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PostPosted: Mon Jun 01, 2009 12:28 pm 
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Leading Sire
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For those of you who would consider yourselves knowledgeable about confo: When you have a chance to view horses in paddock/post parade, do you look for this and factor it in?

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PostPosted: Mon Jun 01, 2009 1:33 pm 
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You may like to check out www.b2yor.co.uk
Mostly maiden races in the U.K. good articles about athetism/comformation etc, hope that helps.

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PostPosted: Mon Jun 01, 2009 2:10 pm 
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Wow. Interesting site. Obviously I'm not alone in considering this carefully. But then again, there are the Seabiscuits of the world . . . Thanks! But do you study this stuff and apply at the track?

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PostPosted: Mon Jun 01, 2009 3:56 pm 
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Toccet02 wrote:
But do you study this stuff and apply at the track?


Yes I do study the 2 year old races, but bet online mainly on Betfair.

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PostPosted: Mon Jun 01, 2009 7:01 pm 
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Tocceto2 posted:
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For those of you who would consider yourselves knowledgeable about confo: When you have a chance to view horses in paddock/post parade, do you look for this and factor it in?


Too late for that.

I look for injury/awkward gait, nervousness, or lack of conditioning in the paddock and during the post parade. Other than that I keep my nose in the form. I think you've got to assume that conformation, or lack thereof, was taken into account during the purchase or initial training process. Considering what it takes to get a horse to the track in time and $, I've got to be confident that a knowledgeable agent, owner, or trainer thought the pony could run.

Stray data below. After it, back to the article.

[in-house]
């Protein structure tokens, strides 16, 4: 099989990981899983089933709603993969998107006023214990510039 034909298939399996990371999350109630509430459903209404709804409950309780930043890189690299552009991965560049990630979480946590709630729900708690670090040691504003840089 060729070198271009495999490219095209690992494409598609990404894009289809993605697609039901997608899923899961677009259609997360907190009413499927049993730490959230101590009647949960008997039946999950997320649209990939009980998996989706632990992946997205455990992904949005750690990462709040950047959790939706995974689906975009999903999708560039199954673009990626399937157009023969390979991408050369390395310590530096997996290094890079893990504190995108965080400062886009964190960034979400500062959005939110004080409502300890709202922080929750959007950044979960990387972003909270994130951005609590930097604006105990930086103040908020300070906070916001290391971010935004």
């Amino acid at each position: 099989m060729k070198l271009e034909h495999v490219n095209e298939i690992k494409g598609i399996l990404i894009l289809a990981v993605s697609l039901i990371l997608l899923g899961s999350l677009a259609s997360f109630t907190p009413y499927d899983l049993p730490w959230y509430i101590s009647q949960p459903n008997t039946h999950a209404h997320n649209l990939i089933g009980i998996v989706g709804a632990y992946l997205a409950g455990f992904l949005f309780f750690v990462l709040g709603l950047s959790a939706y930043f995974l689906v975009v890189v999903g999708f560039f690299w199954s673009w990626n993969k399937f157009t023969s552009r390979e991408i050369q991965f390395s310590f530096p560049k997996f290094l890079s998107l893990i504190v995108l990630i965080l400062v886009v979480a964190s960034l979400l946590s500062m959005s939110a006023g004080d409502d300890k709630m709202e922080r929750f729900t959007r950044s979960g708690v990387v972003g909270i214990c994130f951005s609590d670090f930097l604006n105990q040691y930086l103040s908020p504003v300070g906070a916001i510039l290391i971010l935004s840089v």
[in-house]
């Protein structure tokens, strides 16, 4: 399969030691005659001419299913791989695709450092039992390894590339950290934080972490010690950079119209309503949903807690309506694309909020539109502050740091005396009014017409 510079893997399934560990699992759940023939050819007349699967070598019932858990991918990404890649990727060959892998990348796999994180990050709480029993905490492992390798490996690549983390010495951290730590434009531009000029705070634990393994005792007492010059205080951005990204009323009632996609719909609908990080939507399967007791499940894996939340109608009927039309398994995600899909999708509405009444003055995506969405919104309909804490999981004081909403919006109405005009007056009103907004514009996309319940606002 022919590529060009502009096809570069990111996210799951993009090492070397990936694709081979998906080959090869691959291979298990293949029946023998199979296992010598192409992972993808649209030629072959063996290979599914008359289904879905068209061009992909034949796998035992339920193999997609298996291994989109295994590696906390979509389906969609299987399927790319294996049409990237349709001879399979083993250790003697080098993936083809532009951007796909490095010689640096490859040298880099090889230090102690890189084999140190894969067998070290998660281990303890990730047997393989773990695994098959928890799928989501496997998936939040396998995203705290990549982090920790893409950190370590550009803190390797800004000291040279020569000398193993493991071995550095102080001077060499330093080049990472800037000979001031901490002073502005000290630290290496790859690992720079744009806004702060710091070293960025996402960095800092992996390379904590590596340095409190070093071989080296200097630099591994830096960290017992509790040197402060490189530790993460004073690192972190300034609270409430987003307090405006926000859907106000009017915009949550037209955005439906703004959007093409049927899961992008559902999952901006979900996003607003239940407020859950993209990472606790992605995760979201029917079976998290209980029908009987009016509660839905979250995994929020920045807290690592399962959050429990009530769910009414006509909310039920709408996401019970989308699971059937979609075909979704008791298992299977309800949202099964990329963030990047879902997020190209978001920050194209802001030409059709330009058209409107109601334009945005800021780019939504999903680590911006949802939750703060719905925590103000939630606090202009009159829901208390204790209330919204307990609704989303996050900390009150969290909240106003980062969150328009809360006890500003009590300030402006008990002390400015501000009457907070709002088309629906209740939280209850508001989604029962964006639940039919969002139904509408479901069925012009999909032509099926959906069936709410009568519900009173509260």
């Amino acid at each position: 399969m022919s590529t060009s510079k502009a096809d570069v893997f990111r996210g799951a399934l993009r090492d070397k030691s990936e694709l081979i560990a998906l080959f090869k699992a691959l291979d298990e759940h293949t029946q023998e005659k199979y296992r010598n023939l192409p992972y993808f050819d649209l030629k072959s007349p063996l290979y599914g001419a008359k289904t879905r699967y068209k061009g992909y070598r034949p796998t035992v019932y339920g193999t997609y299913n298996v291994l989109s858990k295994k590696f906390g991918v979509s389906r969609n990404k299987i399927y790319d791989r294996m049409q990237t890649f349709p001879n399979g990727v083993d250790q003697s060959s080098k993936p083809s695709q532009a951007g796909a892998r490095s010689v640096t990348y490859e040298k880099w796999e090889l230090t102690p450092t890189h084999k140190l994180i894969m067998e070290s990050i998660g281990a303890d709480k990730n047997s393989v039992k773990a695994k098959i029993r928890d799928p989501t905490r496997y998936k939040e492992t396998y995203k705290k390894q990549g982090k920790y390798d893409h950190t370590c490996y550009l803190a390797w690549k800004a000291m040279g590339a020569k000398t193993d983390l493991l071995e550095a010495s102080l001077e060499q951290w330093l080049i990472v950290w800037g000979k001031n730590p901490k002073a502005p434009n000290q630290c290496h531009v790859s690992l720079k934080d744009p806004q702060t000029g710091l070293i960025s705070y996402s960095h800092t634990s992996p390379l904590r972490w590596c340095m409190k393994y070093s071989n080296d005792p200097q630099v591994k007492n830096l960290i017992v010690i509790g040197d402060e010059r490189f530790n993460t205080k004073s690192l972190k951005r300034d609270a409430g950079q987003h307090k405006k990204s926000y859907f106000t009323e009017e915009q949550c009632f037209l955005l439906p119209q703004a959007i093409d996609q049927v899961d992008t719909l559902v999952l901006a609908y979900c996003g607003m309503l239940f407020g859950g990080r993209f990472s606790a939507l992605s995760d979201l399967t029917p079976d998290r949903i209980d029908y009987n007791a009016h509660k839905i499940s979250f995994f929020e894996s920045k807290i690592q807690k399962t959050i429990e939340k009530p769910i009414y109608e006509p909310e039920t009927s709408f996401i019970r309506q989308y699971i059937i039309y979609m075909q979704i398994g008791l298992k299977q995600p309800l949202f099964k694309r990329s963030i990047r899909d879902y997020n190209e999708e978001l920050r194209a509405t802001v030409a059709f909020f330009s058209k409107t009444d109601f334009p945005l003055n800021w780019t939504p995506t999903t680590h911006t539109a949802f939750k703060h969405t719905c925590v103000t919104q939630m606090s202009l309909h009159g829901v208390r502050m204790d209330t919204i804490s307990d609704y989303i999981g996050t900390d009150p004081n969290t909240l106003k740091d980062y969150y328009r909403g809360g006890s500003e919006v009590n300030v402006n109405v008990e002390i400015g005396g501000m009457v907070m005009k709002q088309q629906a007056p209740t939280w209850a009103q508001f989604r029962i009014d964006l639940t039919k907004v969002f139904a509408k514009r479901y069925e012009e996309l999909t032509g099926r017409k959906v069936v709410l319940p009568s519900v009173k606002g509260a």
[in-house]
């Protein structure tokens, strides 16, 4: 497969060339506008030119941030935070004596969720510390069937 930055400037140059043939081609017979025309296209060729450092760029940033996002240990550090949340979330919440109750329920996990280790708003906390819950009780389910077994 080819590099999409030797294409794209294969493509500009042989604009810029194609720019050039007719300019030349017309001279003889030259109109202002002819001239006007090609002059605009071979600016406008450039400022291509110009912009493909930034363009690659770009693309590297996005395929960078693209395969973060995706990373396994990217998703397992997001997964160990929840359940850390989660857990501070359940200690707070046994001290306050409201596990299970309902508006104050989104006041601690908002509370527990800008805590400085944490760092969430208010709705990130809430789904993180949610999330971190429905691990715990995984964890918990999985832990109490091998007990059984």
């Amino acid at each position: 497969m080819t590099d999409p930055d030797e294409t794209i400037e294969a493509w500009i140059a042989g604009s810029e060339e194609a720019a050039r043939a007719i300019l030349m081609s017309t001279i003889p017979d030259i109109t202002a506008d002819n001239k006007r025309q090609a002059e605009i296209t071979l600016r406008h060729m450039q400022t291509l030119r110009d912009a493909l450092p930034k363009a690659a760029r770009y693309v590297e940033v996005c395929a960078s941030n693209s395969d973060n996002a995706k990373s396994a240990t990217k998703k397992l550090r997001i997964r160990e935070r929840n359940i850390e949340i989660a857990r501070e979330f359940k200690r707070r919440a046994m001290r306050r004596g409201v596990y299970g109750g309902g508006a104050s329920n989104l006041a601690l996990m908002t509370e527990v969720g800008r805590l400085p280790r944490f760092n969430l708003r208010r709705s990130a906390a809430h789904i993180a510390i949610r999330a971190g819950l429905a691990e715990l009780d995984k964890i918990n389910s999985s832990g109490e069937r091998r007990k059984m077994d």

If the pony can run, the works or PP's will show it. With MSW, I assume that the morning line is in line with the horse's potential.

But what do I know? I liked Fresian Fire in Derby and then went with him again in the Preakness.


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PostPosted: Mon Jun 01, 2009 8:03 pm 
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When purchasing a horse, conformation is of critical importance. When handicapping - especially if the horse has a race record - not so much.

When handicapping, one only needs concern himself with the horse's very next race.

When buying a horse, there is a need to consider those things that will affect the rest of its career, because you may have the horse that long.

This past week I had a horse bought off his race record, pending an examination. I drove three hours to get to the horse, saw that he was splay footed, and knew within seconds that I didn't want the colt.

However, he was entered a few days later and, as a handicapper, I thought he had an excellent chance to win.

Just because I wouldn't buy him didn't mean I wouldn't bet him.


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PostPosted: Tue Jun 02, 2009 7:42 am